Using single-nuclear sequencing of mice and human liver tissue and advanced 3D glass imaging of mice to characterize key scar-producing liver cells—researchers at the Icahn School of Medicine at Mount Sinai have uncovered novel candidate drug targets for non-alcoholic fatty liver disease (NAFLD).
The findings, “An autocrine signaling circuit in hepatic stellate cells underlies advanced fibrosis in non-alcoholic steatohepatitis,” were published in Science Translational Medicine, and may lead to new treatments.
“Advanced hepatic fibrosis, driven by the activation of hepatic stellate cells (HSCs), affects millions worldwide and is the strongest predictor of mortality in nonalcoholic steatohepatitis (NASH); however, there are no approved antifibrotic therapies,” wrote the researchers. “To identify antifibrotic drug targets, we integrated progressive transcriptomic and morphological responses that accompany HSC activation in advanced disease using single-nucleus RNA sequencing and tissue clearing in a robust murine NASH model.”
The researchers performed single-nuclear sequencing in parallel studies of both mouse models of NASH and human liver tissue from nine subjects with NASH and two controls. They identified a shared number of 68 pairs of potential drug targets across the two species.
“We aimed to understand the basis of this fibrotic scarring and identify drug targets that could lead to new treatments for advanced NASH by studying hepatic stellate cells, which are the key scar-producing cells in the liver,” said senior study author Scott L. Friedman, MD, the Irene and Arthur M. Fishberg professor of medicine, dean for therapeutic discovery, and chief of liver diseases at Icahn Mount Sinai. “In combining this new glass liver imaging approach—an advanced tissue clearing method that enables deep insight—along with gene expression analysis in individual stellate cells, we have unveiled an entirely new understanding of how these cells generate scarring as NASH advances to late stages.”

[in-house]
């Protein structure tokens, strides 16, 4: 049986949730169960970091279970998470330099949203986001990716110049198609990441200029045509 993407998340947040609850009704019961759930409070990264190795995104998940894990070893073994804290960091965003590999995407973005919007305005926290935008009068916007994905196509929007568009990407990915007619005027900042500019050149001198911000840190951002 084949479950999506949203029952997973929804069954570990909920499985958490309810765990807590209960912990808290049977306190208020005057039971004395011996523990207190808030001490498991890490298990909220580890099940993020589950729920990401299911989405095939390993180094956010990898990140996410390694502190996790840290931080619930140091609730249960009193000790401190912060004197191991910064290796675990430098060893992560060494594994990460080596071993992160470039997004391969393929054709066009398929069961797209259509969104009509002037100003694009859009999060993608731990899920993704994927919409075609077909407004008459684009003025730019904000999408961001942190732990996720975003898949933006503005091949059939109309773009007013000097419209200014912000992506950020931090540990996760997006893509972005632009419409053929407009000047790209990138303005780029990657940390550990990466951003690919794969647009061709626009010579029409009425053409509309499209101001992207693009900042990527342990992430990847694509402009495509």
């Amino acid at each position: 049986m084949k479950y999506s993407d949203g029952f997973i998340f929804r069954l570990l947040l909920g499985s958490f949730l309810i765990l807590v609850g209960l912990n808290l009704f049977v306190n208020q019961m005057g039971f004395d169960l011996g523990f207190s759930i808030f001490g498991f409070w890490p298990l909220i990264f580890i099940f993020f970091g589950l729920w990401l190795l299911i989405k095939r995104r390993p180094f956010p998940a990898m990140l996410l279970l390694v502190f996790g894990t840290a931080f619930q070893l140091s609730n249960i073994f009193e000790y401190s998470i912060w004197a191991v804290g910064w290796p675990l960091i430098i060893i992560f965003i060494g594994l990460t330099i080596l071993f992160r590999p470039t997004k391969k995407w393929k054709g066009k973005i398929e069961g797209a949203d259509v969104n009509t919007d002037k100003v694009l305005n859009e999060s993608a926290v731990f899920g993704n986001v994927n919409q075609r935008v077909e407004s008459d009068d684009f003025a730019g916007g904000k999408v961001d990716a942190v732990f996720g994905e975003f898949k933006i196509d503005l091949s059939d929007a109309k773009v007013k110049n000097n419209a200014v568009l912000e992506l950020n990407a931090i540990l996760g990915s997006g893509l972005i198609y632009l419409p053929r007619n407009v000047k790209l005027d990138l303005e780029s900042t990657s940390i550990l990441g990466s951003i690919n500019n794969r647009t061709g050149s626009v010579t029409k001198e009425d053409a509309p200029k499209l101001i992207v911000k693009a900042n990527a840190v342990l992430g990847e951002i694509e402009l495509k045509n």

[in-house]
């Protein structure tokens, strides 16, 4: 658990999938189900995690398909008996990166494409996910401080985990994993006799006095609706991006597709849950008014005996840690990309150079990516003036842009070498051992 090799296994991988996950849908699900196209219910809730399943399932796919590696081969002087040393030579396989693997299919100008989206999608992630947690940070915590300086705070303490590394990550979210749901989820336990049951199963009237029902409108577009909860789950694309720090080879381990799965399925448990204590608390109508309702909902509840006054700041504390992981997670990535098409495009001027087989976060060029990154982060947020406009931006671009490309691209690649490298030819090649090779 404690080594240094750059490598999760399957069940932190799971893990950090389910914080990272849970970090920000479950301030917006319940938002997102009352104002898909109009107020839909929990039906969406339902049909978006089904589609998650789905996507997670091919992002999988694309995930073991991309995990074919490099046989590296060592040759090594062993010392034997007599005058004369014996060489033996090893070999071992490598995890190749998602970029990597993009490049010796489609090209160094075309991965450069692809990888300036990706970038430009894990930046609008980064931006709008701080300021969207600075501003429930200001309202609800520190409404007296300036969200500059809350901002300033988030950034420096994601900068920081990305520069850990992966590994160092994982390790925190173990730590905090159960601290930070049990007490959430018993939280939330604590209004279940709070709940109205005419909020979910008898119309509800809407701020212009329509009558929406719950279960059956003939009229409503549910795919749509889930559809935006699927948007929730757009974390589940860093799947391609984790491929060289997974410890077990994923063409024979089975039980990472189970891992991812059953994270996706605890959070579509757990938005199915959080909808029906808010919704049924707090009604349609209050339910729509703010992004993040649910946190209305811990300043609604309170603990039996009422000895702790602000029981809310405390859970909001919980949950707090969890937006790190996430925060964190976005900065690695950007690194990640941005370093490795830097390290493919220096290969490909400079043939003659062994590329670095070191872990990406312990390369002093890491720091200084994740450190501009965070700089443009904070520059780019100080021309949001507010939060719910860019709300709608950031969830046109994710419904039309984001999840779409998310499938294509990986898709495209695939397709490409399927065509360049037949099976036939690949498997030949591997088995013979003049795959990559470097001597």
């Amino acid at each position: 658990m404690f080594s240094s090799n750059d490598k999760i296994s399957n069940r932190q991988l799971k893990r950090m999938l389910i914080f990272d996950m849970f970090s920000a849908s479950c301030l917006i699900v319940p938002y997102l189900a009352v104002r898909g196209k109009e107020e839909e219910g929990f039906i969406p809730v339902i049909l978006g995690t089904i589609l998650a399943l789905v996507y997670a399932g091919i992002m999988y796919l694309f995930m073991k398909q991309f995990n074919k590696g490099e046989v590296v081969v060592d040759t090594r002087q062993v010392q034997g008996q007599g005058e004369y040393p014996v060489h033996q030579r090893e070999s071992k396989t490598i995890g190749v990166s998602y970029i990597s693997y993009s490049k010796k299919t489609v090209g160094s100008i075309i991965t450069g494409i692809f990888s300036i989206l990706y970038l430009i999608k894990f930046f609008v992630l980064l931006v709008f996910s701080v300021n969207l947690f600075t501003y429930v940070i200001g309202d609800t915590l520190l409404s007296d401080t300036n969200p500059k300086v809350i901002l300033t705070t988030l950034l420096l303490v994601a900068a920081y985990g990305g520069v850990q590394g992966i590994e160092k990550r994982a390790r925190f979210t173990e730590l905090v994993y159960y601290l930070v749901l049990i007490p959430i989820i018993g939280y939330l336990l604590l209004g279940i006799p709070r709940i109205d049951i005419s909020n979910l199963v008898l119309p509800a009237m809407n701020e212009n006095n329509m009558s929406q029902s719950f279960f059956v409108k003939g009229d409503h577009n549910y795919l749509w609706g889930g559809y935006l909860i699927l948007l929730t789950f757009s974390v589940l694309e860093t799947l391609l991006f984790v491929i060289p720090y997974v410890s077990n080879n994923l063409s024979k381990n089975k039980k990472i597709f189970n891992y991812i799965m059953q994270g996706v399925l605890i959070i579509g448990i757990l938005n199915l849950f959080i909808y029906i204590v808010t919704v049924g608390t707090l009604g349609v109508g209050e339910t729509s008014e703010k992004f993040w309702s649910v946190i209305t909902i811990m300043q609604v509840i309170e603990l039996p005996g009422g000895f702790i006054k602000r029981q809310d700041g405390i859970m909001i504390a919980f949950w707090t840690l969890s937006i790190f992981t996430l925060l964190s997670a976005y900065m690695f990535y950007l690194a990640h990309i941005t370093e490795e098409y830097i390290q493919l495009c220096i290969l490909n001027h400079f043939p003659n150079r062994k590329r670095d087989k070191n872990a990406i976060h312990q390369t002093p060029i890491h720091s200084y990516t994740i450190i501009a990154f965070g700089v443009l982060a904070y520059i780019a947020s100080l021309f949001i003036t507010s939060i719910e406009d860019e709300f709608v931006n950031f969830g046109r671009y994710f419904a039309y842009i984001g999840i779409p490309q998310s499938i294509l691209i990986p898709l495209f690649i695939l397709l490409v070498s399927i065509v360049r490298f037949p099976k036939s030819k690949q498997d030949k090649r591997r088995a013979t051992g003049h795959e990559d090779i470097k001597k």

“We confirmed the importance of one such pair of proteins, NTF3-NTRK3, using a molecule already developed to block NTRK3 in human cancers and repurposed it to establish its potential as a new drug to fight NASH fibrosis,” said first author Shuang (Sammi) Wang, PhD, an instructor in the division of liver diseases. “This new understanding of fibrosis development suggests that advanced fibrosis may have a unique repertoire of signals that accelerate scarring, which represent a previously unrecognized set of drug targets.”
The researchers are currently working with Icahn Mount Sinai chemists to further optimize NTRK3 inhibitors for the treatment of liver fibrosis. They hope to extend their efforts to determine if similar interactions among fibrogenic cells underlie fibrosis of other tissues including the heart, lung, and kidneys.